Muddy sword hangs over Whistler
December 16, 2003
For decades the community has known about an unstable mass of land about the size of seven football fields and about 100 feet thick that is located 2.5 kilometers above the town on Whistler Mountain.
During the last two years the rocks and soil have sagged about seven feet. While dikes afford the town some protection, concern remains that a torrent could roar down into day-skier parking lots between Whistler and Blackcomb mountains. One woman from Washington state was so concerned that she has pulled her two daughter from the ski-racing teams.
The municipal and provincial governments, reports Whistler’s Pique newsmagazine, are tossing the hot potato of responsibility for addressing the danger back and forth.
Houses bigger even as their names shrink
WINTER PARK – Houses keep getting bigger, even as their names shrink.
A good example is in Winter Park, where a home built on speculation – there is no buyer – has a price tag of nearly $1.4 million. For this $1.4 million the developer offers 3,700 square feet, including three master bedroom suites and plenty of perks.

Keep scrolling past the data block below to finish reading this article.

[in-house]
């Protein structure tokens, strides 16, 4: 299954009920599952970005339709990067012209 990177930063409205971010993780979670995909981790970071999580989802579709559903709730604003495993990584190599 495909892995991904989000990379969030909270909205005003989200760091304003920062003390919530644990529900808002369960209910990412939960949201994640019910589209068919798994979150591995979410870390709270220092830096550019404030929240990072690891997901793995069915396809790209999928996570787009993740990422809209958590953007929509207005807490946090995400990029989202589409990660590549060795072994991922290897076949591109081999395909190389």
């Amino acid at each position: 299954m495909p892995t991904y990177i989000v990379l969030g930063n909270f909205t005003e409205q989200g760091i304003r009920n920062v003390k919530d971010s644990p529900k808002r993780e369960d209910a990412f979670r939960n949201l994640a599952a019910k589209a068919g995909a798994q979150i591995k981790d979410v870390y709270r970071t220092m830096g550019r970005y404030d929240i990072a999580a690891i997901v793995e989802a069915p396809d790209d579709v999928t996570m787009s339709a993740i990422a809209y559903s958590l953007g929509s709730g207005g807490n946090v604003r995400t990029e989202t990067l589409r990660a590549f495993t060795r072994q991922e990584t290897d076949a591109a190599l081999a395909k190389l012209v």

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The house, for example, has a turret, and it’s not any old turret – the walls are 20 inches thick. In other words, this would be a fine place to ride out a hurricane.
So what do you call a fortress like that?
The Winter Park Manifest reports that the real estate and building team developing this fortress are calling it a “craftsman cottage.”
Benzene levels not elevating in Banff
BANFF, Alberta – Measurements of the air in Banff last summer showed that benzene, a cancer-causing chemical, is within limits for human health as determined by the federal government. Still, a health inspector for the provincial government is urging the town to reduce benzene, reports the Rocky Mountain Outlook.
Traffic exhaust is believed to be a major source of the chemical. One way to reduce that exhaust is to limit how much cars and trucks can idle. Already, the town has a law that limits idling by commercial vehicles in the municipal core, but the law is enforced only when somebody complains. The health inspector recommends a law against idling non-commercial vehicles.
Telluride earlier this year enacted a ban intended to reduce emissions from idling diesel delivery trucks.